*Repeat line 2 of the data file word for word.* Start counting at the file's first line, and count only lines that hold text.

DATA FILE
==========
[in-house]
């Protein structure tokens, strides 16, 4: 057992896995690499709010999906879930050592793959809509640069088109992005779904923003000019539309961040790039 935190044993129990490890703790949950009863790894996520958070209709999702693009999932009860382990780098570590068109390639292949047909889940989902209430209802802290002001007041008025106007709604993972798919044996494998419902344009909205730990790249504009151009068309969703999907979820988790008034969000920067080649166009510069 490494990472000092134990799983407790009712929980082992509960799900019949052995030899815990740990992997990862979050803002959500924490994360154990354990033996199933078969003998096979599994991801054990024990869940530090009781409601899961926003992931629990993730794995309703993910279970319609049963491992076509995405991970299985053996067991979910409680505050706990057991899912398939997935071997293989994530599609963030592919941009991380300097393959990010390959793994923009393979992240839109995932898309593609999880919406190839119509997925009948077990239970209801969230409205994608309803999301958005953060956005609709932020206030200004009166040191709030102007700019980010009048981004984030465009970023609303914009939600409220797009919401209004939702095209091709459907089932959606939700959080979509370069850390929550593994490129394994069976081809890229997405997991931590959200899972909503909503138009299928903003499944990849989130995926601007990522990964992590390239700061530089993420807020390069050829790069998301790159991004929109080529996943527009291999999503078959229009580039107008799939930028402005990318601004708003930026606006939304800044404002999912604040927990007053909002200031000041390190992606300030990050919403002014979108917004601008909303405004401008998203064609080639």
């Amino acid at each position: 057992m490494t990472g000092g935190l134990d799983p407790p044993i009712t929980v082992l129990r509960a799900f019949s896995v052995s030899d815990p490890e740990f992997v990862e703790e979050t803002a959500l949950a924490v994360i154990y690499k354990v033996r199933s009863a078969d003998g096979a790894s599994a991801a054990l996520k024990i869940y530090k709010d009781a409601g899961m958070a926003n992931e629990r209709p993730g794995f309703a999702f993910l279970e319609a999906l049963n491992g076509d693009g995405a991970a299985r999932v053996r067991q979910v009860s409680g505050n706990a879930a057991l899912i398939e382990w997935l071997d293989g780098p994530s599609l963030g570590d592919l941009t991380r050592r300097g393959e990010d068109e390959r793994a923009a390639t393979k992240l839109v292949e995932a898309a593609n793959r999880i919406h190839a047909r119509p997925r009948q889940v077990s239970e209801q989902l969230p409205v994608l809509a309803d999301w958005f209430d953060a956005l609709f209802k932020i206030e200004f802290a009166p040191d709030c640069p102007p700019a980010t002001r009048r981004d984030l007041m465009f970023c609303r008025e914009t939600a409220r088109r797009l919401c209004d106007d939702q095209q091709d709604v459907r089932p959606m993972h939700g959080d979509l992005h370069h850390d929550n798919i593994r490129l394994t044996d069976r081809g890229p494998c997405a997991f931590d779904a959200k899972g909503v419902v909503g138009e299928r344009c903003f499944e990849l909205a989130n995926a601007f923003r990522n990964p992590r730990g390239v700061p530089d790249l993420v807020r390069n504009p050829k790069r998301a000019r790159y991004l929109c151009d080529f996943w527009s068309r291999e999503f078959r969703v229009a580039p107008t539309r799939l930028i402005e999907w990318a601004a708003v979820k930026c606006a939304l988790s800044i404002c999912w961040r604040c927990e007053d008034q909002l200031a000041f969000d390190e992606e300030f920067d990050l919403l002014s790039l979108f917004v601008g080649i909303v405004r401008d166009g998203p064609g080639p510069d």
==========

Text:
């Protein structure tokens, strides 16, 4: 057992896995690499709010999906879930050592793959809509640069088109992005779904923003000019539309961040790039 935190044993129990490890703790949950009863790894996520958070209709999702693009999932009860382990780098570590068109390639292949047909889940989902209430209802802290002001007041008025106007709604993972798919044996494998419902344009909205730990790249504009151009068309969703999907979820988790008034969000920067080649166009510069 490494990472000092134990799983407790009712929980082992509960799900019949052995030899815990740990992997990862979050803002959500924490994360154990354990033996199933078969003998096979599994991801054990024990869940530090009781409601899961926003992931629990993730794995309703993910279970319609049963491992076509995405991970299985053996067991979910409680505050706990057991899912398939997935071997293989994530599609963030592919941009991380300097393959990010390959793994923009393979992240839109995932898309593609999880919406190839119509997925009948077990239970209801969230409205994608309803999301958005953060956005609709932020206030200004009166040191709030102007700019980010009048981004984030465009970023609303914009939600409220797009919401209004939702095209091709459907089932959606939700959080979509370069850390929550593994490129394994069976081809890229997405997991931590959200899972909503909503138009299928903003499944990849989130995926601007990522990964992590390239700061530089993420807020390069050829790069998301790159991004929109080529996943527009291999999503078959229009580039107008799939930028402005990318601004708003930026606006939304800044404002999912604040927990007053909002200031000041390190992606300030990050919403002014979108917004601008909303405004401008998203064609080639």